After writing a lot of sexy love poems, Donne then wrote a whole lot of 'divine' poems about God. He eventually went into the Church. So for some people he is a great religious poet, for others a great love poet.  His religious poems are also great. Here is one of his Holy Sonnets:
Batter my heart, three-person'd God ; for you
As yet but knock ; breathe, shine, and seek to mend ;
That I may rise, and stand, o'erthrow me, and bend
Your force, to break, blow, burn, and make me new.
I, like an usurp'd town, to another due,
Labour to admit you, but O, to no end.
Reason, your viceroy in me, me should defend,
But is captived, and proves weak or untrue.
Yet dearly I love you, and would be loved fain,
But am betroth'd unto your enemy ;
Divorce me, untie, or break that knot again,
Take me to you, imprison me, for I,
Except you enthrall me, never shall be free,
Nor ever chaste, except you ravish me.
This is an extremely personal account of a struggle with faith - not an intellectual discourse.  It admits the reader like a love poem into the struggle in the heart of the speaker.  Reason and love pull the speaker in different directions - reason cannot bring him to God, but he loves God.  He is aware that a state of holiness will bring freedom, but cannot achieve it through an exercise of his own will - God must 'entrall' and 'ravish' him violently to bring him to this state.  Hot stuff.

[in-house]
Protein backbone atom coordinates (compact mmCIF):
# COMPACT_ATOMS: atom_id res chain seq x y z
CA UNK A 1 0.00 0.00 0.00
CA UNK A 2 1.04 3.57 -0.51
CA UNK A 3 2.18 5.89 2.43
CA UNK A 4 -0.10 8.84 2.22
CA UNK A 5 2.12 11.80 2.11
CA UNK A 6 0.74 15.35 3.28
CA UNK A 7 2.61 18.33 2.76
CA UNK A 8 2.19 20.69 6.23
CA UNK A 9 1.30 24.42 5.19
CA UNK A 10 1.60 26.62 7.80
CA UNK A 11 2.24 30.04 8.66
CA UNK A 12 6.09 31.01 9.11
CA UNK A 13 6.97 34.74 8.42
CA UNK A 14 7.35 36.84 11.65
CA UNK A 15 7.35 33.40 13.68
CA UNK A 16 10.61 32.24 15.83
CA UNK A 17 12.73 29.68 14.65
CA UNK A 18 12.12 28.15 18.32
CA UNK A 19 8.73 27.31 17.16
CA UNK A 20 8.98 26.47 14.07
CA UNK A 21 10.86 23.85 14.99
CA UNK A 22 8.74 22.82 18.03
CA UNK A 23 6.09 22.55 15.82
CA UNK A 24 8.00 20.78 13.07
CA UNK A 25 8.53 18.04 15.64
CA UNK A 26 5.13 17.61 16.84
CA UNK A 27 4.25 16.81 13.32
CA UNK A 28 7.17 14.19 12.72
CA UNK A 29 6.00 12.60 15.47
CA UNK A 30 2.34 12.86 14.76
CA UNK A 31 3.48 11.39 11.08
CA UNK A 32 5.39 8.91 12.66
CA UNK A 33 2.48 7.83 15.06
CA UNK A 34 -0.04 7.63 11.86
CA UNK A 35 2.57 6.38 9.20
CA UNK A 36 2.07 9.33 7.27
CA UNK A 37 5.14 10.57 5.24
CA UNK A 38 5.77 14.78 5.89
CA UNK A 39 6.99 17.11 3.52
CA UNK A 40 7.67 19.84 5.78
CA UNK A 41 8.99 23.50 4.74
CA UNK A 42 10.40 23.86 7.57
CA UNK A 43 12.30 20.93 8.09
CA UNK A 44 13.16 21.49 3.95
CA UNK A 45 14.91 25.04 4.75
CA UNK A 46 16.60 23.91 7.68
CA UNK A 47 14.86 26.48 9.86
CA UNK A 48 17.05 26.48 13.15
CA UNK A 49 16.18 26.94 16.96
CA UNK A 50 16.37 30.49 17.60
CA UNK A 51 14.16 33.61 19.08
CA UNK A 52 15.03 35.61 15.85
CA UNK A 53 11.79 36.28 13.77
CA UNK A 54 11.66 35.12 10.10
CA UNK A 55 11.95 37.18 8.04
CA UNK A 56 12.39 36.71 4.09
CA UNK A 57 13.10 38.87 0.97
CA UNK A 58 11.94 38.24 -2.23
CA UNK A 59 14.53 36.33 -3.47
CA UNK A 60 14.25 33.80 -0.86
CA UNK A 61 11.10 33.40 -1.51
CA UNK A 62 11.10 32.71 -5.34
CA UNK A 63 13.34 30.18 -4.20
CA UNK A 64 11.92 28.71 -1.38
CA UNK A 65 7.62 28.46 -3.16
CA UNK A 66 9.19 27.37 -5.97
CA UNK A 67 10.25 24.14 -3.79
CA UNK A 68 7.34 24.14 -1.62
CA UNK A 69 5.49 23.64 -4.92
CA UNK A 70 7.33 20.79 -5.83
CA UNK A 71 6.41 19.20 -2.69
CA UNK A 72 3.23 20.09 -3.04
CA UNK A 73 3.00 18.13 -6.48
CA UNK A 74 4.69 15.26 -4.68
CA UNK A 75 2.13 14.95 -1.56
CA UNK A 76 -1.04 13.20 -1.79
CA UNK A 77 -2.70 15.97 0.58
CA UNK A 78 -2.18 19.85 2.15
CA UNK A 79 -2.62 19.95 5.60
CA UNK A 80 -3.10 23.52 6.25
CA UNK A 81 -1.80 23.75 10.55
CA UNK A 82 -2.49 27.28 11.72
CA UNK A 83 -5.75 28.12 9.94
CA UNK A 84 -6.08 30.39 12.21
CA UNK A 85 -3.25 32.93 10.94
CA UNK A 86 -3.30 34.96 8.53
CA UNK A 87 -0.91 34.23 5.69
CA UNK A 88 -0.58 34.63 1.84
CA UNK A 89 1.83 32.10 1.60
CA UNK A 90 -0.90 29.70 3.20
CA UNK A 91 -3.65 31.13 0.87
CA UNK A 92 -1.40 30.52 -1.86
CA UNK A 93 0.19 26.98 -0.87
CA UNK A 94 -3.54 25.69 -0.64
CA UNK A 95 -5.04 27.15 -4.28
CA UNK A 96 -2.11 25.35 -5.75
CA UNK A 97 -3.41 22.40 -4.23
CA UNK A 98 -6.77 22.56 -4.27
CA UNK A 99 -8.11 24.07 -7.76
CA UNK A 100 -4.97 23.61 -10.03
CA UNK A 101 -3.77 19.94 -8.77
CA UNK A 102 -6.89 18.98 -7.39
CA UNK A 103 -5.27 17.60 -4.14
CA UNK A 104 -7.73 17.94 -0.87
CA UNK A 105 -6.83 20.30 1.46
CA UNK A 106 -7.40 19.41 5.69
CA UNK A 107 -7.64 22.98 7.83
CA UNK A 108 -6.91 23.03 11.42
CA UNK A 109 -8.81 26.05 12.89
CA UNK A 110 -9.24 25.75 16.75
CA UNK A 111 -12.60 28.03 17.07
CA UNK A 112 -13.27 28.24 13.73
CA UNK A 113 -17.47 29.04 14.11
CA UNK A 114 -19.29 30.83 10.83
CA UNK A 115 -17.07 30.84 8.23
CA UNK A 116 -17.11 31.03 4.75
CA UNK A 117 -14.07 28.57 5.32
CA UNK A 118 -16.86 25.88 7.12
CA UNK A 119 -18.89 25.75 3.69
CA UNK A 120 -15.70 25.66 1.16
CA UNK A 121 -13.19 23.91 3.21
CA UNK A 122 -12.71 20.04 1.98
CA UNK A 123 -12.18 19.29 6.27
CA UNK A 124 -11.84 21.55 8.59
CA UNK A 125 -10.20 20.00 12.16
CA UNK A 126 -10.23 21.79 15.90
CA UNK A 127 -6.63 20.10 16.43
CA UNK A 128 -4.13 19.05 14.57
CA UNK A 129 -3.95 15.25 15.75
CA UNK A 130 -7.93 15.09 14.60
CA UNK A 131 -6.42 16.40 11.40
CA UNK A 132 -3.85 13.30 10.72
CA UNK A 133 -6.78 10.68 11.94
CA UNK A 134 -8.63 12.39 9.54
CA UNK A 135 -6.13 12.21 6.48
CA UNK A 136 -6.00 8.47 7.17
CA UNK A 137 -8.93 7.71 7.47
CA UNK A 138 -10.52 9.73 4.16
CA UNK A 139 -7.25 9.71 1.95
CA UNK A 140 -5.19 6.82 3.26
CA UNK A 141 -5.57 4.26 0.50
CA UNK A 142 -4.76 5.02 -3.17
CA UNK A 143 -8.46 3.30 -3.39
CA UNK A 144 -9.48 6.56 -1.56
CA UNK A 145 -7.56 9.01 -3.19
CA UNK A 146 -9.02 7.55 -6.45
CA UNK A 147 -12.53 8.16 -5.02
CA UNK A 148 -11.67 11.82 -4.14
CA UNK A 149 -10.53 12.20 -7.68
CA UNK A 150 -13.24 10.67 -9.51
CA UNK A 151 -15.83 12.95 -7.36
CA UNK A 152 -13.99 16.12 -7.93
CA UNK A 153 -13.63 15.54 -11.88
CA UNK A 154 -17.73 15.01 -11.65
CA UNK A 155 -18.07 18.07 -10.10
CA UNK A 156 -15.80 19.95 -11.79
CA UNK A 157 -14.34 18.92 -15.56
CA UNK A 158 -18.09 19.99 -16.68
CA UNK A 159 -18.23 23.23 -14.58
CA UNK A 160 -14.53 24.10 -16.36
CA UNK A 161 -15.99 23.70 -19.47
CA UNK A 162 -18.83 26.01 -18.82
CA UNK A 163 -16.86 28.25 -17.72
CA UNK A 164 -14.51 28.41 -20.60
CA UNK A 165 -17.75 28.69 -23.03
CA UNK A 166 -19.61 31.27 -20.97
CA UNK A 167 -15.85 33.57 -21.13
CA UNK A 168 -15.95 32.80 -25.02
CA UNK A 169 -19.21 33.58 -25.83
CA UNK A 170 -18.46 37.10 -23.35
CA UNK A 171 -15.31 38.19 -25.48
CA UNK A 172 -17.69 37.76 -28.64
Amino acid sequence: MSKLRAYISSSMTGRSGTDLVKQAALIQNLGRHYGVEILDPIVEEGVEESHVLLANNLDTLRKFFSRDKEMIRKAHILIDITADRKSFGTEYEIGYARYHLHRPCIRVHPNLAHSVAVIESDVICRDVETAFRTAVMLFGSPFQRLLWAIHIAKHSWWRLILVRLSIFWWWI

So when people 'read' Donne, and write long essays or books about him - he's one of the most written about writers in the English language, up there with Shakespeare and William Faulkner - they often try for a unifying theme to understand all these works.  Often they look for a unified 'self' behind the poems, or an ideology.  This may involve trying to read Donne entirely in the context of his time, his life etc (ie - he was sexist because it was the olden days), or entirely from a modern perspective. I think both of these approaches are misguided, particularly where they seek a unified self (even a progressing self) behind the poems.  I believe Donne's poetry, in its very inconsistency,

He is often described as a metaphysical poet, which I believe means he wrote about the experiences of human beings in the world, and used interesting metaphorical devices to express them. Basically. A lot of books have been written about this.

What I think we can connect to in Donne is his uncertainty, his seeking.  He wears masks and personas, inhabits different positions.  He does not have coherent answers to the questions he raises.  But this uneasiness about being human - about love and sex and faith - can still reward the contemporary reader.  What kind of man he is - sexist, religious, conniving - is in the end not the point.  He is also really funny.  In 'Air and Angels' he refers, for example, to 'love's pinnace'.  I love dirty jokes that still work after half a century.

So, read Donne. He is an example of how poetry can explore what it means to be a human being in the world - our world, or another world.